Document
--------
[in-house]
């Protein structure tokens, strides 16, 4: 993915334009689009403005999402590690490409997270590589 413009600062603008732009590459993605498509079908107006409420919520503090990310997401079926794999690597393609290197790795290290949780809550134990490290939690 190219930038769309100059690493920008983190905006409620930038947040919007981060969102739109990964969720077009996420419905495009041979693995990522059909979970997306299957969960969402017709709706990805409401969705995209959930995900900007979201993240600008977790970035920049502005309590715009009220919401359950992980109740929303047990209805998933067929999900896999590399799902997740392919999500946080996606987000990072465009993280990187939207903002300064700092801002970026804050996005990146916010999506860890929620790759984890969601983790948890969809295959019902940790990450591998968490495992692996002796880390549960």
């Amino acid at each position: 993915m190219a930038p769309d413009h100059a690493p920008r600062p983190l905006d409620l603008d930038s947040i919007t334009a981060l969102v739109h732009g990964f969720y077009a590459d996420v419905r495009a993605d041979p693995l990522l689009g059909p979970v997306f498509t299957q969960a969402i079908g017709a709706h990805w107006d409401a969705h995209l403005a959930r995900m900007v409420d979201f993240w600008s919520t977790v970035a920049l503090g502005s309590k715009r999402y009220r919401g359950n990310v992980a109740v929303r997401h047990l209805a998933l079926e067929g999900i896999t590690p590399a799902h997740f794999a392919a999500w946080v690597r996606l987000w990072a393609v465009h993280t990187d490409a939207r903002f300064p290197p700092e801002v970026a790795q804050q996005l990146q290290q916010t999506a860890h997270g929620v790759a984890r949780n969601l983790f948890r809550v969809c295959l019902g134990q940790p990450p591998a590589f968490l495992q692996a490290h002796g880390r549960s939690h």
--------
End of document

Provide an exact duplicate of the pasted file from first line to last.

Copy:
[in-house]
């Protein structure tokens, strides 16, 4: 993915334009689009403005999402590690490409997270590589 413009600062603008732009590459993605498509079908107006409420919520503090990310997401079926794999690597393609290197790795290290949780809550134990490290939690 190219930038769309100059690493920008983190905006409620930038947040919007981060969102739109990964969720077009996420419905495009041979693995990522059909979970997306299957969960969402017709709706990805409401969705995209959930995900900007979201993240600008977790970035920049502005309590715009009220919401359950992980109740929303047990209805998933067929999900896999590399799902997740392919999500946080996606987000990072465009993280990187939207903002300064700092801002970026804050996005990146916010999506860890929620790759984890969601983790948890969809295959019902940790990450591998968490495992692996002796880390549960």
């Amino acid at each position: 993915m190219a930038p769309d413009h100059a690493p920008r600062p983190l905006d409620l603008d930038s947040i919007t334009a981060l969102v739109h732009g990964f969720y077009a590459d996420v419905r495009a993605d041979p693995l990522l689009g059909p979970v997306f498509t299957q969960a969402i079908g017709a709706h990805w107006d409401a969705h995209l403005a959930r995900m900007v409420d979201f993240w600008s919520t977790v970035a920049l503090g502005s309590k715009r999402y009220r919401g359950n990310v992980a109740v929303r997401h047990l209805a998933l079926e067929g999900i896999t590690p590399a799902h997740f794999a392919a999500w946080v690597r996606l987000w990072a393609v465009h993280t990187d490409a939207r903002f300064p290197p700092e801002v970026a790795q804050q996005l990146q290290q916010t999506a860890h997270g929620v790759a984890r949780n969601l983790f948890r809550v969809c295959l019902g134990q940790p990450p591998a590589f968490l495992q692996a490290h002796g880390r549960s939690h």